The archetypical example is his support for the lifting of parliamentary immunity for members of parliament: Kılıçdaroğlu pushed his party to support this AKP move despite the fact that he believed it was anti-constitutional. Now more than a dozen parliamentarians are jailed after having been stripped of their immunities, including a CHP deputy. There is recurring talk of Kılıçdaroğlu himself facing a jail term.

Hence, when facing a choice between freedoms and security, Kılıçdaroğlu has always opted for security. He is said to be have branded (in personal talks) the violent state suppression of the Alevi rebellion in Dersim/Tunceli in 1937-38, as "just" – despite some of his own ancestors having perished there.

In this summer's Justice March, which seemed to energize the other 50 percent; meaning non-AKP supporters, Kılıçdaroğlu briefly had his Gandhi-moment again – only to be eclipsed once again by his sterility as a leader.

All in all, there is tangible discontent within the party in CHP and the voting base, but no change is in the air.  

Kılıçdaroğlu's main rival, Muharrem İnce, is a former deputy group chairman for the party, and he ran for the chairmanship against Kılıçdaroğlu in the party's 2014 congress. 740 delegates voted for Kılıçdaroğlu and 415 for İnce; a result similar to that expected this time around. İnce is regarded as a charismatic leader; retaining his populist appeal with his man of the people style, swift organizational skills and stamina as a politician. He somehow strikes a chord with the CHP base (and probably beyond) with his laid-back, tough-guy style. What he lacks is a clear ideological platform and the support of the CHP party bureaucracy – meaning the delegates who will be voting in the race.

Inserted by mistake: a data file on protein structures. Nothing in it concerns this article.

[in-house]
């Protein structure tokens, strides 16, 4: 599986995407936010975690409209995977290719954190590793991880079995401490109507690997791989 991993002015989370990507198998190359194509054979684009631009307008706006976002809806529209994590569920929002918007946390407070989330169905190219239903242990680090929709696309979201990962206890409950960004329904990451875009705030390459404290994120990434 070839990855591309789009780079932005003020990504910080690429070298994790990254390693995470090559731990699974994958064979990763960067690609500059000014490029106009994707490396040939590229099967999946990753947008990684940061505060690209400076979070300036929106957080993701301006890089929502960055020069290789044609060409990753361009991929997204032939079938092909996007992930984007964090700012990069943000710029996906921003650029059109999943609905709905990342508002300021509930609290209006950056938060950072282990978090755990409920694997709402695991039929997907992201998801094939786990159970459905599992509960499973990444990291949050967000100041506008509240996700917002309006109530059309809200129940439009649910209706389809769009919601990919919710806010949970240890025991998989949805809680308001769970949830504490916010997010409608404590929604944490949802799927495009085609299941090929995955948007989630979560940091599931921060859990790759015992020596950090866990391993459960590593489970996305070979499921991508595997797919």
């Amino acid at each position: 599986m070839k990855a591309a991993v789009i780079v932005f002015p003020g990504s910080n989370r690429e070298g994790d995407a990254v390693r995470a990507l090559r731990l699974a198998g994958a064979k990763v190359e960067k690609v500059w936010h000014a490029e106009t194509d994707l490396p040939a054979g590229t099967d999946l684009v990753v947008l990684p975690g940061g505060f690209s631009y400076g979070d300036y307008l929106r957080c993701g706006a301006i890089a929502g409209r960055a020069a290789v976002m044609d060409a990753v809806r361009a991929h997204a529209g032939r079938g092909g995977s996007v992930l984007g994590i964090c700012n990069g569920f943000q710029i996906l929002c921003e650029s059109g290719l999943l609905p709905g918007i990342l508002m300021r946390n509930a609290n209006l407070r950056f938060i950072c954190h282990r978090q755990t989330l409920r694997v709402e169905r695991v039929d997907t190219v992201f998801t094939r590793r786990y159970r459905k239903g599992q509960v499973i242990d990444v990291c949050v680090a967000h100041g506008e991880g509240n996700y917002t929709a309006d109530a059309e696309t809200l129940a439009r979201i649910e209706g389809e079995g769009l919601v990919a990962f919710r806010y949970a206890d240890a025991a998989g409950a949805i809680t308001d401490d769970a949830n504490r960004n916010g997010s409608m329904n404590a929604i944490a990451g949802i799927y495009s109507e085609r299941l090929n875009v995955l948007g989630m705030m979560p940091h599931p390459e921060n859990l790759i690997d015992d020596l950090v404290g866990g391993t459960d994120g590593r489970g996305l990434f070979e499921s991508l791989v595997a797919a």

The two other candidates are the former Istanbul Bar Association Chair Ümit Kocasakal and Ömer Faruk Eminağaoğlu, a previous head of the Judges and Prosecutors Association (YARSAV). Kocasakal is a high profile ultra-nationalist; and should he be elected, the party would move to a staunchly illiberal understanding of Kemalism. Kocasakal launched his bid by declaring “my candidacy as a soldier of Mustafa Kemal. Some people do not understand what being a soldier of Mustafa Kemal constitutes". He also says the CHP is “not globalist; it is nationalist”.

An unofficial challenge to Kılıçdaroğlu is seemingly coming from the ideologically polar opposite camp from Kocasakal: globalist and progressive intra-party opposition by Selin Sayek Böke. A former World Bank economist and an academic with strong credentials, Böke made a surprise move into politics in 2015 as a CHP deputy head and İzmir MP. She later resigned, questioning the ideological stance of the party and the quality of inner party democracy. Böke has long been a target of the pro-AKP media as her father was a Christian Arab from the multicultural Antakya region.

Just before the party congress, Böke and supporters published a "social democratic and pro-rights and freedoms manifesto".  And though Böke is not running a candidate for general secretary, she seems to be the real main opposition within the main opposition party.

As for the congress itself, the biggest possibility for change may be changes in the party's administrative roles, and at best, the introduction of more exciting names than the usual political bureaucracy stifling the CHP. But those kinds of changes need to be approved by the leader-elect, which will almost certainly again be Kılıçdaroğlu. So, the CHP may very well go on running in circles while torn between xenophobic-reactionary and globalist-progressive camps, always ending up as easy prey for the AKP.